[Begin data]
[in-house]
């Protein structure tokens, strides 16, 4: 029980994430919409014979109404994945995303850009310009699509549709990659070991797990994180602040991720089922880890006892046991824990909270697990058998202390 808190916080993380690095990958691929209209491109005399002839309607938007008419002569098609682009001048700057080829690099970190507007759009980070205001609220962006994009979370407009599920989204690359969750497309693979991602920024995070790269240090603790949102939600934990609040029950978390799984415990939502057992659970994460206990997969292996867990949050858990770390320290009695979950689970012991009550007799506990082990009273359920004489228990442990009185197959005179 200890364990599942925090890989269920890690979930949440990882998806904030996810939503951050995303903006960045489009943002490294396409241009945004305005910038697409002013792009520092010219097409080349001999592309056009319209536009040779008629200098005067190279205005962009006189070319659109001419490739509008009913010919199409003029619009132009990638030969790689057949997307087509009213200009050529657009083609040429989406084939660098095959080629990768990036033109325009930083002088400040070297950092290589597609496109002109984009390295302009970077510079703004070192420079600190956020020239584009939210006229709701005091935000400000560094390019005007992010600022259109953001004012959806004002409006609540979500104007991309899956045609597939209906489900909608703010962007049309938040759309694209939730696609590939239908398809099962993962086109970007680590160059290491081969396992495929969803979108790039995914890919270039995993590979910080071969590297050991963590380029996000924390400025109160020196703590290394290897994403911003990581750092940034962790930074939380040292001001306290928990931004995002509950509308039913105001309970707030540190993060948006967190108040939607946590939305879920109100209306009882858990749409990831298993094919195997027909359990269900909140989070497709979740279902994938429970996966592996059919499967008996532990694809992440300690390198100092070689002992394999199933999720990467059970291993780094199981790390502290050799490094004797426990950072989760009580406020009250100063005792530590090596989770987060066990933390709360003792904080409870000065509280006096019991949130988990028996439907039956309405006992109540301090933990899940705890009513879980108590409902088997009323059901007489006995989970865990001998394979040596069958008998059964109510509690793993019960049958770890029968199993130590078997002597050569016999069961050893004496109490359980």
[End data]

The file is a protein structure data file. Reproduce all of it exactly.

[in-house]
């Protein structure tokens, strides 16, 4: 029980994430919409014979109404994945995303850009310009699509549709990659070991797990994180602040991720089922880890006892046991824990909270697990058998202390 808190916080993380690095990958691929209209491109005399002839309607938007008419002569098609682009001048700057080829690099970190507007759009980070205001609220962006994009979370407009599920989204690359969750497309693979991602920024995070790269240090603790949102939600934990609040029950978390799984415990939502057992659970994460206990997969292996867990949050858990770390320290009695979950689970012991009550007799506990082990009273359920004489228990442990009185197959005179 200890364990599942925090890989269920890690979930949440990882998806904030996810939503951050995303903006960045489009943002490294396409241009945004305005910038697409002013792009520092010219097409080349001999592309056009319209536009040779008629200098005067190279205005962009006189070319659109001419490739509008009913010919199409003029619009132009990638030969790689057949997307087509009213200009050529657009083609040429989406084939660098095959080629990768990036033109325009930083002088400040070297950092290589597609496109002109984009390295302009970077510079703004070192420079600190956020020239584009939210006229709701005091935000400000560094390019005007992010600022259109953001004012959806004002409006609540979500104007991309899956045609597939209906489900909608703010962007049309938040759309694209939730696609590939239908398809099962993962086109970007680590160059290491081969396992495929969803979108790039995914890919270039995993590979910080071969590297050991963590380029996000924390400025109160020196703590290394290897994403911003990581750092940034962790930074939380040292001001306290928990931004995002509950509308039913105001309970707030540190993060948006967190108040939607946590939305879920109100209306009882858990749409990831298993094919195997027909359990269900909140989070497709979740279902994938429970996966592996059919499967008996532990694809992440300690390198100092070689002992394999199933999720990467059970291993780094199981790390502290050799490094004797426990950072989760009580406020009250100063005792530590090596989770987060066990933390709360003792904080409870000065509280006096019991949130988990028996439907039956309405006992109540301090933990899940705890009513879980108590409902088997009323059901007489006995989970865990001998394979040596069958008998059964109510509690793993019960049958770890029968199993130590078997002597050569016999069961050893004496109490359980």